It’s time to unlearn one of the most basic scientific facts we learnt as a kid – the solar system does not in fact orbit the Sun. Or not quite in the way we thought, anyway.
A planetary scientist at the Japanese space agency, JAXA, called Dr. James O’Donoghue recently dropped the bomb on Twitter that everything in the solar system actually orbits an invisible centre point.
This invisible centre of mass is called the barycentre – the point at which all material is perfectly balanced on all sides.
And despite our childhood lessons, it turns out that this point is not in the centre of the Sun.
In fact, the Sun itself also has to orbit the barycentre.
O’Donoghue posted a helpful video to YouTube which clarifies things and will one day win you a pub quiz.
He explains: “The natural thinking is that we orbit the sun’s centre, but that very rarely happens.”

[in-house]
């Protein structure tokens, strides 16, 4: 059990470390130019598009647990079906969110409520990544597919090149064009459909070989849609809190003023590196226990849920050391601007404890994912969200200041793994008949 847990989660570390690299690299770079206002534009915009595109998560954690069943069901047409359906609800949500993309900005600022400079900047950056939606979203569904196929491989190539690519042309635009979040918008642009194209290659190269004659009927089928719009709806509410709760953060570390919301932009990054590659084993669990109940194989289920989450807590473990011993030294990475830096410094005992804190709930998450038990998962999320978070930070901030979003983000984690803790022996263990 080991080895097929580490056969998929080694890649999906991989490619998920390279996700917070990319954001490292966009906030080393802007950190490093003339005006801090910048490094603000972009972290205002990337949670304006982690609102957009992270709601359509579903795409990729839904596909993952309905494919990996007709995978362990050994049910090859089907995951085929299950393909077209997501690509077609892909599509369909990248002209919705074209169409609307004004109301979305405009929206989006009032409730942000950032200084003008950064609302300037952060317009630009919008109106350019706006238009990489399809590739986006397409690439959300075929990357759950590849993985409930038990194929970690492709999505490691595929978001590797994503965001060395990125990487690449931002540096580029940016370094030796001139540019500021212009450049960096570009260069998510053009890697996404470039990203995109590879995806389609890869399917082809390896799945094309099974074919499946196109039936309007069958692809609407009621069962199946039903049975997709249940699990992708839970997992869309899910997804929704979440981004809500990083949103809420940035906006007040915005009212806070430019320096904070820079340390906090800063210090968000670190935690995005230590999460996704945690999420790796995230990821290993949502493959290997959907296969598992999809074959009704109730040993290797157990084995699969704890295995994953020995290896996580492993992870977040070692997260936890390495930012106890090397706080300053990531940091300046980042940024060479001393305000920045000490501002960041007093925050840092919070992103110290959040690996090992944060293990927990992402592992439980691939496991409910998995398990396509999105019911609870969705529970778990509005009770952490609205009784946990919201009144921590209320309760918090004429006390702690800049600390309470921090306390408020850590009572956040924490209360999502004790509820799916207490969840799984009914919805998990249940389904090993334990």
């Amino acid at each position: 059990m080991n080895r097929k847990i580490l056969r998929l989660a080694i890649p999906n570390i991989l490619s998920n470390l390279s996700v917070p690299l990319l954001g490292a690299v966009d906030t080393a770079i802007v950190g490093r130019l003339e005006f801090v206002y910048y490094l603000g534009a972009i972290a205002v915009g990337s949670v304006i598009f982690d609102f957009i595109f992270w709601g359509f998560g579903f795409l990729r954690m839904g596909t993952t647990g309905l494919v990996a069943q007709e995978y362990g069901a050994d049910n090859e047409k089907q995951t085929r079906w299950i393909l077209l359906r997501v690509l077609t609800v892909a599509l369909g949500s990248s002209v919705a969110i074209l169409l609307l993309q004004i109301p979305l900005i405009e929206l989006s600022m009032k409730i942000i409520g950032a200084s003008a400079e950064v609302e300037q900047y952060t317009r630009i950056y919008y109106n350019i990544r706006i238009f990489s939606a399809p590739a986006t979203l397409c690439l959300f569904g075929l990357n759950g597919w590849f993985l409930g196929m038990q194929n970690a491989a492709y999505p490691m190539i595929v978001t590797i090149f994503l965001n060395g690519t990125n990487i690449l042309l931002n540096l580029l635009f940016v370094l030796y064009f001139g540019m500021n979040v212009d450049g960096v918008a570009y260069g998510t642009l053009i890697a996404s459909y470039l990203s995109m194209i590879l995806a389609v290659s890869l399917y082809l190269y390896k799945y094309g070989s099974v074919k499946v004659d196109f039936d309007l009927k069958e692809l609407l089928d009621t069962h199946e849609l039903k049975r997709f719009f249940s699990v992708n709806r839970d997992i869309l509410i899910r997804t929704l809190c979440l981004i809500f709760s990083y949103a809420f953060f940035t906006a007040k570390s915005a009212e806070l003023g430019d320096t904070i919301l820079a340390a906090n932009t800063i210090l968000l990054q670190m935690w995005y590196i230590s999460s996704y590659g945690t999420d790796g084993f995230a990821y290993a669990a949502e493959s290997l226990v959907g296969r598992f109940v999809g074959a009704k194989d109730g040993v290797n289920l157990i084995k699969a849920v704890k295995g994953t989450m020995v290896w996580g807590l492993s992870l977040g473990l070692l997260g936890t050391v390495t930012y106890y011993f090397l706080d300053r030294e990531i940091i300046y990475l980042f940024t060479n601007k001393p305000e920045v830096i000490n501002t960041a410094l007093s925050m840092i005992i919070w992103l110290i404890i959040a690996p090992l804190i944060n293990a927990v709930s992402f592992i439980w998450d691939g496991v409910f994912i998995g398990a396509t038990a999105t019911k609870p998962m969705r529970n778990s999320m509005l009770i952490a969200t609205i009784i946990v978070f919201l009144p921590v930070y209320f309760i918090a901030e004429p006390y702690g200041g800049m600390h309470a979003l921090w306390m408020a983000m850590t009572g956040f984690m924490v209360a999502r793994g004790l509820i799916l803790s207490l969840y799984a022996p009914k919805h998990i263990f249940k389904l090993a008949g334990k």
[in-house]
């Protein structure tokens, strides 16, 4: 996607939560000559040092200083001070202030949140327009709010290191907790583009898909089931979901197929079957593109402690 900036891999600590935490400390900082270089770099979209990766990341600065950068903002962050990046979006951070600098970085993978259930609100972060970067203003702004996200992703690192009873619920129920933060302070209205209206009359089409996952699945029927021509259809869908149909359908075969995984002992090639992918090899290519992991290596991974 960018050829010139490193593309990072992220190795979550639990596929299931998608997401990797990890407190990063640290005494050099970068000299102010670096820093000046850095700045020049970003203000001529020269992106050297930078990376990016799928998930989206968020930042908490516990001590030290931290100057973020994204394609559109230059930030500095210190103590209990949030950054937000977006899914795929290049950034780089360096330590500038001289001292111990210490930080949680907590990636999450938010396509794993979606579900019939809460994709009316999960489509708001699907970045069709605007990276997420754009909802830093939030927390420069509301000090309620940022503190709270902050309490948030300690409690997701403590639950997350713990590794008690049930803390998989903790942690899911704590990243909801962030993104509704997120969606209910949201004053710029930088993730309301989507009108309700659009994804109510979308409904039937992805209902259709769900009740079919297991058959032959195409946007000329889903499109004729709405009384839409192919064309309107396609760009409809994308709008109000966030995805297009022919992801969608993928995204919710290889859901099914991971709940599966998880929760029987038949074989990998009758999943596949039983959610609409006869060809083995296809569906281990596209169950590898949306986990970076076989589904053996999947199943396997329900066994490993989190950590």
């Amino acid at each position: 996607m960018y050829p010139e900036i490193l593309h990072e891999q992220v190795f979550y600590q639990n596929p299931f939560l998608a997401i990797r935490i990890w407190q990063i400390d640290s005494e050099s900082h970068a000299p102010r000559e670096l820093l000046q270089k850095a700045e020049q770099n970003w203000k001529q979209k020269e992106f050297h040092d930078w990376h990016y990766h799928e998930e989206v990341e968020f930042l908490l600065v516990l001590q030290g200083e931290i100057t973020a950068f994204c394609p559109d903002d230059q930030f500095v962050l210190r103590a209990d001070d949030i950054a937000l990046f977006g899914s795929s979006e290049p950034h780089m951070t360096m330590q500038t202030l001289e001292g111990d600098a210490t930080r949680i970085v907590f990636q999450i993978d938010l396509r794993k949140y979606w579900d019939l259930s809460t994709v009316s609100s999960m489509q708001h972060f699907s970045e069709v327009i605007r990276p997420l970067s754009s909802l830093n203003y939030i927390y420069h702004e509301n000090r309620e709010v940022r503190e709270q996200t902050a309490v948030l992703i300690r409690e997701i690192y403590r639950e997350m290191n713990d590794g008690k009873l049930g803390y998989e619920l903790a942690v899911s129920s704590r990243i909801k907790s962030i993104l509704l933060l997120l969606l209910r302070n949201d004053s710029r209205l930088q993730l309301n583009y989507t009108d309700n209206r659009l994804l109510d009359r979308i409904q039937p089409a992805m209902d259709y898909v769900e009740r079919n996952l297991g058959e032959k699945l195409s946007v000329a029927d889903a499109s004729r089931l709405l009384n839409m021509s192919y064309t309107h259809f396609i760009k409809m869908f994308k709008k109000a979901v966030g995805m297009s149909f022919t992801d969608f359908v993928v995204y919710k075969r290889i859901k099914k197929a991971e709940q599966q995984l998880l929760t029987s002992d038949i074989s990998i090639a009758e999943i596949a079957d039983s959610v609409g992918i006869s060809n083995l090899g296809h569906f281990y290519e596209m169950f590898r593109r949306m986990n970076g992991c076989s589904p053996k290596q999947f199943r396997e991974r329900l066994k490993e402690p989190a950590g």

Jupiter is a bigger player when it comes to the solar system than many of us knew.
The planet makes up 1.2 percent of the solar system’s mass, and so can have a noticeable impact on the gravitational pull.
However, even O’Donoghue admits that he may be splitting hairs on this one.
It was recently explained by NASA that Jupiter is actually so big that it doesn’t orbit the Sun.
The planet weighs more than twice the mass of all the other planets, moons, asteroids, comets, and more combined.
So what in fact happens is that Jupiter and the Sun both orbit a combined centre of gravity.
And now you are equipped with all the pedantic facts you need for your next visit to the Science Museum.
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